Understanding the motivation for a customer is not simple. This was made personal for me, in a conversation with my son this week. We have started using an ‘order online, deliver planned meals to your doorstep’ type service, and he was asking me if he could have some control over selection of meals. Nope. That’s not how it goes, the whole point is that someone else makes that decision for you. “Why do you think I like that idea?” and he had a bunch of great answers about why I might like that idea, from time saving, money saving, faster cooking the whole gamut. But he missed the pain point for me.  It’s possibly too much, to expect that an organisation, and those who work there, are going to understand my reason for choosing their service, but what they can focus on is giving me the choice in that service. That’s the simple bit.

So, to create the frictionless customer path (or paths) that are expected, we need to embrace the difficult behind the scenes. Customers expect simple (and, dare I say, quick) interaction and problems solved without having to sit on hold or be transferred around an organisation. They don’t expect to have to know or navigate the back-end processes of your business, analyse transactions or have to explain themselves multiple times.

To do this, we must, behind the scenes embrace the difficult, as automation and self-service options solve more of the simple problems, the customer service team must be better equipped to deal with complex issues. We need customer service team members who can think on their feet, solve the problem for the customer and transmit the confidence that the best possible solution has been found.  Too often we fall well short of this.

What retailers can do, is build a backend service focused team, supported with the right tools to simplify for the customer and empower these teams to solve the problem in one go.  “Companies must utilize the right technologies to build a self-learning infrastructure, designed for continuous improvement based on measured customer feedback. Ultimately, convenience wins. The infrastructure must be adaptive, flexible, scalable and intelligent.”

For Esteban Kolsky, who conducts research on customer service for a living, it’s about having the mechanisms and training in place that allow customer service teams to solve the problem, for retailers that’s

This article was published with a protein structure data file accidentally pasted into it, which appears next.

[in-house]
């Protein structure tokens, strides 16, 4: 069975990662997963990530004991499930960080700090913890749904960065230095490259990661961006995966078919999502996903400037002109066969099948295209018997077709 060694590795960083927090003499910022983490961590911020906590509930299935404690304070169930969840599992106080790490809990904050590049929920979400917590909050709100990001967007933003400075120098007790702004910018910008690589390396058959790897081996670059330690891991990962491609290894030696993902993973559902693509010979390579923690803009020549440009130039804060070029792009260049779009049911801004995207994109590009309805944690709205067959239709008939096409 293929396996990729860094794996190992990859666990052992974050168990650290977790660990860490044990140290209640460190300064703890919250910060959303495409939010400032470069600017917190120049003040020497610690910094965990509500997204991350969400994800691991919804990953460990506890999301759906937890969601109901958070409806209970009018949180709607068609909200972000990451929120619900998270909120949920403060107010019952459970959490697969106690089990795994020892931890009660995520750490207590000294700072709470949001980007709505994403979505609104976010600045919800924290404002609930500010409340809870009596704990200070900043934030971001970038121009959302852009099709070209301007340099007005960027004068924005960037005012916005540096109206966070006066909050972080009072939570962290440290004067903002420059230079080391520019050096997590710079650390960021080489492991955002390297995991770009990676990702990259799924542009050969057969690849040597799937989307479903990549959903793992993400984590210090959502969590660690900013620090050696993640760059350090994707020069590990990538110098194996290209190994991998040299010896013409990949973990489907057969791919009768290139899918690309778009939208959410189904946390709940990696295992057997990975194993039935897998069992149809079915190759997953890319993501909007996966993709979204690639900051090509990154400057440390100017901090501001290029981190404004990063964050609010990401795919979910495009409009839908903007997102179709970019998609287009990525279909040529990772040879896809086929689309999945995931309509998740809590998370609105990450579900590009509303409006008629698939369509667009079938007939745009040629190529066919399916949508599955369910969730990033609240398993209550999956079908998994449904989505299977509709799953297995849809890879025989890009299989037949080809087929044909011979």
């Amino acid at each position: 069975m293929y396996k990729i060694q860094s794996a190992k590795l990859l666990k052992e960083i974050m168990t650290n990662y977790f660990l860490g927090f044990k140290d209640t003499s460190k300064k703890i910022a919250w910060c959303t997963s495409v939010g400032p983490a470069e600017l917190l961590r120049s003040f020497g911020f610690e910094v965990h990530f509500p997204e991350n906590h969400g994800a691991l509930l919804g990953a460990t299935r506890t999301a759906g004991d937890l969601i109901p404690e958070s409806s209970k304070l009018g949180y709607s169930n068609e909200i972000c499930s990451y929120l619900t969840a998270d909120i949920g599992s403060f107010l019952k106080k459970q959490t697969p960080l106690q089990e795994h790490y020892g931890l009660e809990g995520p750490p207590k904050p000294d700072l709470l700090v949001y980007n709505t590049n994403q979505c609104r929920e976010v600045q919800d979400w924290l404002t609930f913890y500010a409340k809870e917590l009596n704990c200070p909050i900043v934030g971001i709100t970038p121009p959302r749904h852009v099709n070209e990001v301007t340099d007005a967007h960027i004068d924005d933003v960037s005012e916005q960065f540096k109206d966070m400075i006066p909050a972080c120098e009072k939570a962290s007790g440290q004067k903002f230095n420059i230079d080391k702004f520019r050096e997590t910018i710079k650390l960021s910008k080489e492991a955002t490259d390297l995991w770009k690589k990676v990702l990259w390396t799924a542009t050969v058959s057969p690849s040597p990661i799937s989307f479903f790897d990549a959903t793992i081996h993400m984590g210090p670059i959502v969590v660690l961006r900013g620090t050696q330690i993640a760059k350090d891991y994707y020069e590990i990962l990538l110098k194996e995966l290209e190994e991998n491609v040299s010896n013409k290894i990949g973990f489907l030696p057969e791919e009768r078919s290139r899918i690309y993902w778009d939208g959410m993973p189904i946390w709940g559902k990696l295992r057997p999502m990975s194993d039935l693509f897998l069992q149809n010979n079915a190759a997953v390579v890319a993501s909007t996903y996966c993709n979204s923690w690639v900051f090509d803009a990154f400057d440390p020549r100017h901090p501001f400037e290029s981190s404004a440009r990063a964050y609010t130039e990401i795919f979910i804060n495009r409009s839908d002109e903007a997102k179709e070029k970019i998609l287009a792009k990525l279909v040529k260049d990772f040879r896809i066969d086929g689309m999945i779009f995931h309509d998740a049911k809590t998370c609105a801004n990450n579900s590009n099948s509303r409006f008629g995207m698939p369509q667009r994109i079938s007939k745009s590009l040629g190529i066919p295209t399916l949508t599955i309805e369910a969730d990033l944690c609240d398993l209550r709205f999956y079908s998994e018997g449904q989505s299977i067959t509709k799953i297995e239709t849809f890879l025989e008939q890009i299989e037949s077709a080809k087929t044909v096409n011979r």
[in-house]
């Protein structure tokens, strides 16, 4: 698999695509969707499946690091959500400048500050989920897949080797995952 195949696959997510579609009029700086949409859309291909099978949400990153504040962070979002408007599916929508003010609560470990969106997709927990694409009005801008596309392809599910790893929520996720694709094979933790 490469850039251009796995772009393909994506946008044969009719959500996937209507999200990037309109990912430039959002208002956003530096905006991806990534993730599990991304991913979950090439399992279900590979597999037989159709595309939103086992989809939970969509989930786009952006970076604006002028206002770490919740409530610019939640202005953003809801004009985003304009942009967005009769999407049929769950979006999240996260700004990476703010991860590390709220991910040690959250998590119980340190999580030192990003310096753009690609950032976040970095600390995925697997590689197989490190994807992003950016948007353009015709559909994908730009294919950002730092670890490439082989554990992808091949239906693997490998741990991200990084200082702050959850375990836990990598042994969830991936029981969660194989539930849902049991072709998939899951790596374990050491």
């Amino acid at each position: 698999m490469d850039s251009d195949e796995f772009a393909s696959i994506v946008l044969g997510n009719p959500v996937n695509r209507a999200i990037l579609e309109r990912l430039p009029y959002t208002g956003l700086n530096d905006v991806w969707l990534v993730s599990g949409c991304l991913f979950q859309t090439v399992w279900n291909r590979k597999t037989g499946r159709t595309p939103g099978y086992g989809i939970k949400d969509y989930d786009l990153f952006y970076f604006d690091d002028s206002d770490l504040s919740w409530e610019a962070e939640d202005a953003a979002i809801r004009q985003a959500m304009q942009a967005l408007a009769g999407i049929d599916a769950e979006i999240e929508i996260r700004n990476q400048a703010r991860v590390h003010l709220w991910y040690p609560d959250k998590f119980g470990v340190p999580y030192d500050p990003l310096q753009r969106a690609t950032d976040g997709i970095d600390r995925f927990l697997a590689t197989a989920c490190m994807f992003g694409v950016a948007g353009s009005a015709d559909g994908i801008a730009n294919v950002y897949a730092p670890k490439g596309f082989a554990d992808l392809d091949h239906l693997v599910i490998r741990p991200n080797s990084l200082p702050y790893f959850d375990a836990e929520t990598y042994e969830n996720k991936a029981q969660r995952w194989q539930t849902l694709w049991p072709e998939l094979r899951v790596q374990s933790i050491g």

“less about knowing what the customer wants, and more about building the infrastructure to enable customers to freely choose.”

Across the internet there appears to be consensus that there’s an “increasing need for retailers to connect the customer experience across all consumer touch points effectively and seamlessly.” That’s one of those ‘easy to say, hard to do’ kind of statements.

It’s well-known that 91% of unhappy customers will never purchase services from you again (that’s right, never!) The more I absorb about the future of retail, the more complex it seems. Take Amazon go, it’s been years of research and development creating a frictionless, ‘simple’ version of grocery shopping, where the store associates may even have time to serve you. Look under the hood though, and there’s nothing simple about it. The patent diagrams look pretty complicated to me. I’m sure there’s more testing and tweaking to go in this evolution of the future store. And that’s the point, creating simplicity takes years of hard work (and sometimes a patent or two) and it’s work that requires persistence.

Some scary stats:

  • Only 1 out of 26 unhappy customers complain. The rest churn. A lesson here is that companies should not view absence of feedback as a sign of satisfaction. The true enemy is indifference.
  • 91% of unhappy customers will never purchase services from you again.

But on the upside…

  • 67% of customer churn is preventable if the customer issue was resolved at the first engagement.
  • 70% of complaining customers will do business with you again if you resolve the complaint in their favour.
  • 70% of companies that deliver best in class customer experience use customer feedback – versus industry average of 50%, and 29% for laggards.

So, time to get that customer feedback loop into action and solve customer problems! How can you improve your systems and team training to better serve your customers? Keep persisting, there’s years of effort in making something look simple.

We work with businesses to improve systems and processes and deliver change projects. We are always focused on #betterretailing, whether it’s for the end customer or customer service teams.